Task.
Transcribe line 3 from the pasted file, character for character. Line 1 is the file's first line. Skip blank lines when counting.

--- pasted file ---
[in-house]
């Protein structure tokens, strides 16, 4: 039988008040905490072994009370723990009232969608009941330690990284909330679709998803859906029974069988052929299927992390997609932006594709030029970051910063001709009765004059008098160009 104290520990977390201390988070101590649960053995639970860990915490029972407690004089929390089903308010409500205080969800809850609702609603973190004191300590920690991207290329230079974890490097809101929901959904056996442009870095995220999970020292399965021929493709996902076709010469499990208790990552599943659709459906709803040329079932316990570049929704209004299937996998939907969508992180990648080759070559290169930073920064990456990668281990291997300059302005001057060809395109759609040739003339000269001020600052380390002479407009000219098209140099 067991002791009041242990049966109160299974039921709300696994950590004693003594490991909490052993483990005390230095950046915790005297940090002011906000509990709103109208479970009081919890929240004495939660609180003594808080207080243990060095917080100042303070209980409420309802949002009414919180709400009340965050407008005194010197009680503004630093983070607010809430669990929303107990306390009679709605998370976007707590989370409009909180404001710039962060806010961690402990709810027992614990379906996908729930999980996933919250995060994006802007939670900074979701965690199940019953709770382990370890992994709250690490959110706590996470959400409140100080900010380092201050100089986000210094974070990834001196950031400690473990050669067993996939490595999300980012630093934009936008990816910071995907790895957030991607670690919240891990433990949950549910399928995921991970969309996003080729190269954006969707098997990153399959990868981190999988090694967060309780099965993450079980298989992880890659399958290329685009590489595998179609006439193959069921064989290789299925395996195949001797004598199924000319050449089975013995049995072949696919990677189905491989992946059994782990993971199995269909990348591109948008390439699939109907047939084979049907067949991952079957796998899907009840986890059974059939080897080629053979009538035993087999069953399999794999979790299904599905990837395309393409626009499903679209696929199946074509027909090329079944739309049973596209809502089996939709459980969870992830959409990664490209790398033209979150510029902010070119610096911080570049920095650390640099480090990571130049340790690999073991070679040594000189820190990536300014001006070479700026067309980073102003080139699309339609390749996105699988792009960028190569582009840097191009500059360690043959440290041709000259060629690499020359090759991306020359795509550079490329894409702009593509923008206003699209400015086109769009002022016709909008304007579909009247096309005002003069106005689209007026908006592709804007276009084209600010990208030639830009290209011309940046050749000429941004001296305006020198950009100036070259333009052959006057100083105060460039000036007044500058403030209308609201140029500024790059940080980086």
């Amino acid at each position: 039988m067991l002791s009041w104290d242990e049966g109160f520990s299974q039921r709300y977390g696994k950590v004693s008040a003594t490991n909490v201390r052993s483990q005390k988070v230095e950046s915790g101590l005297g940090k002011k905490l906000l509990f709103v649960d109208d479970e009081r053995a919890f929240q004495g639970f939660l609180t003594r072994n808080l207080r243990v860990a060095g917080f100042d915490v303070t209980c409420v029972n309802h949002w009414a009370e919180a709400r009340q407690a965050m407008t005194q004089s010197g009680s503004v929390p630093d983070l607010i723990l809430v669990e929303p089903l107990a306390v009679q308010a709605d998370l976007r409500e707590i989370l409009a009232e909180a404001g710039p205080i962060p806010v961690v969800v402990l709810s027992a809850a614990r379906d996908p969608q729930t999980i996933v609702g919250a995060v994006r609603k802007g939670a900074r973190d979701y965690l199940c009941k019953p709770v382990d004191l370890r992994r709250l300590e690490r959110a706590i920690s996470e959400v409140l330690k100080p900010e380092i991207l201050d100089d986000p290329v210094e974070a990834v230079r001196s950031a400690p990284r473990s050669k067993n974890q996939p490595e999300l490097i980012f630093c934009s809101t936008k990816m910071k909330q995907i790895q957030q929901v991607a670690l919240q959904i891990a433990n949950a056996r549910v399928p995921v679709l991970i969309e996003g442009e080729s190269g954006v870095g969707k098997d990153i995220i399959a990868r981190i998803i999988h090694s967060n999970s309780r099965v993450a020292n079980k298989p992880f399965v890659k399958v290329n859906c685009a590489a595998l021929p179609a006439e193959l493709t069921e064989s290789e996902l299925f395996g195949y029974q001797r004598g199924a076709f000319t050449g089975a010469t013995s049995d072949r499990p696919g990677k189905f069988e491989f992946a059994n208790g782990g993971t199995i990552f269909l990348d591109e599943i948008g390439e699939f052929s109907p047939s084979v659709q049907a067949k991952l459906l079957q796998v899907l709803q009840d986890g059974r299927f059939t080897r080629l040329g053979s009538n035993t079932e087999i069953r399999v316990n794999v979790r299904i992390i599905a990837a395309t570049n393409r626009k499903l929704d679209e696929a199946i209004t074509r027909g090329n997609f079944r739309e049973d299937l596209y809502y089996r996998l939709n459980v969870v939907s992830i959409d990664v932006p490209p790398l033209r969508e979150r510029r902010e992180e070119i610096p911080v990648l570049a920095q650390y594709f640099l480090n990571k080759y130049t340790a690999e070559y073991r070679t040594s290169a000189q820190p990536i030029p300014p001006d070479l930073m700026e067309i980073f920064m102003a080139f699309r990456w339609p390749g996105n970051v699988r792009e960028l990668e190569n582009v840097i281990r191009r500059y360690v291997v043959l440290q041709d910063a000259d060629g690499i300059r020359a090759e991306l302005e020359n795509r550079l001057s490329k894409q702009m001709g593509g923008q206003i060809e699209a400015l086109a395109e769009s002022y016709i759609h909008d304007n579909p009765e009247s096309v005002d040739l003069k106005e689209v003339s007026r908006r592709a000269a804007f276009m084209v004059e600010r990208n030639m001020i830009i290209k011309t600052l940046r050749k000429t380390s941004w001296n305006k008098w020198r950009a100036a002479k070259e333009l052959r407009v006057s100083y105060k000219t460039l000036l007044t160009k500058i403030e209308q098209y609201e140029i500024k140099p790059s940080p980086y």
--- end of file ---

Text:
């Amino acid at each position: 039988m067991l002791s009041w104290d242990e049966g109160f520990s299974q039921r709300y977390g696994k950590v004693s008040a003594t490991n909490v201390r052993s483990q005390k988070v230095e950046s915790g101590l005297g940090k002011k905490l906000l509990f709103v649960d109208d479970e009081r053995a919890f929240q004495g639970f939660l609180t003594r072994n808080l207080r243990v860990a060095g917080f100042d915490v303070t209980c409420v029972n309802h949002w009414a009370e919180a709400r009340q407690a965050m407008t005194q004089s010197g009680s503004v929390p630093d983070l607010i723990l809430v669990e929303p089903l107990a306390v009679q308010a709605d998370l976007r409500e707590i989370l409009a009232e909180a404001g710039p205080i962060p806010v961690v969800v402990l709810s027992a809850a614990r379906d996908p969608q729930t999980i996933v609702g919250a995060v994006r609603k802007g939670a900074r973190d979701y965690l199940c009941k019953p709770v382990d004191l370890r992994r709250l300590e690490r959110a706590i920690s996470e959400v409140l330690k100080p900010e380092i991207l201050d100089d986000p290329v210094e974070a990834v230079r001196s950031a400690p990284r473990s050669k067993n974890q996939p490595e999300l490097i980012f630093c934009s809101t936008k990816m910071k909330q995907i790895q957030q929901v991607a670690l919240q959904i891990a433990n949950a056996r549910v399928p995921v679709l991970i969309e996003g442009e080729s190269g954006v870095g969707k098997d990153i995220i399959a990868r981190i998803i999988h090694s967060n999970s309780r099965v993450a020292n079980k298989p992880f399965v890659k399958v290329n859906c685009a590489a595998l021929p179609a006439e193959l493709t069921e064989s290789e996902l299925f395996g195949y029974q001797r004598g199924a076709f000319t050449g089975a010469t013995s049995d072949r499990p696919g990677k189905f069988e491989f992946a059994n208790g782990g993971t199995i990552f269909l990348d591109e599943i948008g390439e699939f052929s109907p047939s084979v659709q049907a067949k991952l459906l079957q796998v899907l709803q009840d986890g059974r299927f059939t080897r080629l040329g053979s009538n035993t079932e087999i069953r399999v316990n794999v979790r299904i992390i599905a990837a395309t570049n393409r626009k499903l929704d679209e696929a199946i209004t074509r027909g090329n997609f079944r739309e049973d299937l596209y809502y089996r996998l939709n459980v969870v939907s992830i959409d990664v932006p490209p790398l033209r969508e979150r510029r902010e992180e070119i610096p911080v990648l570049a920095q650390y594709f640099l480090n990571k080759y130049t340790a690999e070559y073991r070679t040594s290169a000189q820190p990536i030029p300014p001006d070479l930073m700026e067309i980073f920064m102003a080139f699309r990456w339609p390749g996105n970051v699988r792009e960028l990668e190569n582009v840097i281990r191009r500059y360690v291997v043959l440290q041709d910063a000259d060629g690499i300059r020359a090759e991306l302005e020359n795509r550079l001057s490329k894409q702009m001709g593509g923008q206003i060809e699209a400015l086109a395109e769009s002022y016709i759609h909008d304007n579909p009765e009247s096309v005002d040739l003069k106005e689209v003339s007026r908006r592709a000269a804007f276009m084209v004059e600010r990208n030639m001020i830009i290209k011309t600052l940046r050749k000429t380390s941004w001296n305006k008098w020198r950009a100036a002479k070259e333009l052959r407009v006057s100083y105060k000219t460039l000036l007044t160009k500058i403030e209308q098209y609201e140029i500024k140099p790059s940080p980086y």